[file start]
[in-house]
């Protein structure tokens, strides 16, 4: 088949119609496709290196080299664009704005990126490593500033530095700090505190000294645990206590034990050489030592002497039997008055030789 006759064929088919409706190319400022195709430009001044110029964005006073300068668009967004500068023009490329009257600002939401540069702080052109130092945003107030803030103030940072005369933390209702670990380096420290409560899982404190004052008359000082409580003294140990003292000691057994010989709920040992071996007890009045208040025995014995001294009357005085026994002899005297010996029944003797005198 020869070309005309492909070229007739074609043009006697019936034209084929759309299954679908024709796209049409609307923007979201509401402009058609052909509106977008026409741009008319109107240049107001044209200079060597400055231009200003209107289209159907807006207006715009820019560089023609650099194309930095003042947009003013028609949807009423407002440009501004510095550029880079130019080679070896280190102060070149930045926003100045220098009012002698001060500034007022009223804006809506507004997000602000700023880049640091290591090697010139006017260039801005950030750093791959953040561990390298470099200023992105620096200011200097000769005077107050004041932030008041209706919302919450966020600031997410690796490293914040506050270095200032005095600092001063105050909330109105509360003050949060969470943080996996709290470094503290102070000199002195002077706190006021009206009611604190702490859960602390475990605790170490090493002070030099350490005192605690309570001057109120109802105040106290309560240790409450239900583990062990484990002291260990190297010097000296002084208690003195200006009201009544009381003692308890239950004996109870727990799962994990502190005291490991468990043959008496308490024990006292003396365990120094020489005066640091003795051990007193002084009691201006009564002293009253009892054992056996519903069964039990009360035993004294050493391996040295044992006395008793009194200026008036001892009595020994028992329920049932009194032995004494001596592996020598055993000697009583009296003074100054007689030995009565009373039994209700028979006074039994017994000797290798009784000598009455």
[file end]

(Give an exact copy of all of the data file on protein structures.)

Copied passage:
[in-house]
């Protein structure tokens, strides 16, 4: 088949119609496709290196080299664009704005990126490593500033530095700090505190000294645990206590034990050489030592002497039997008055030789 006759064929088919409706190319400022195709430009001044110029964005006073300068668009967004500068023009490329009257600002939401540069702080052109130092945003107030803030103030940072005369933390209702670990380096420290409560899982404190004052008359000082409580003294140990003292000691057994010989709920040992071996007890009045208040025995014995001294009357005085026994002899005297010996029944003797005198 020869070309005309492909070229007739074609043009006697019936034209084929759309299954679908024709796209049409609307923007979201509401402009058609052909509106977008026409741009008319109107240049107001044209200079060597400055231009200003209107289209159907807006207006715009820019560089023609650099194309930095003042947009003013028609949807009423407002440009501004510095550029880079130019080679070896280190102060070149930045926003100045220098009012002698001060500034007022009223804006809506507004997000602000700023880049640091290591090697010139006017260039801005950030750093791959953040561990390298470099200023992105620096200011200097000769005077107050004041932030008041209706919302919450966020600031997410690796490293914040506050270095200032005095600092001063105050909330109105509360003050949060969470943080996996709290470094503290102070000199002195002077706190006021009206009611604190702490859960602390475990605790170490090493002070030099350490005192605690309570001057109120109802105040106290309560240790409450239900583990062990484990002291260990190297010097000296002084208690003195200006009201009544009381003692308890239950004996109870727990799962994990502190005291490991468990043959008496308490024990006292003396365990120094020489005066640091003795051990007193002084009691201006009564002293009253009892054992056996519903069964039990009360035993004294050493391996040295044992006395008793009194200026008036001892009595020994028992329920049932009194032995004494001596592996020598055993000697009583009296003074100054007689030995009565009373039994209700028979006074039994017994000797290798009784000598009455």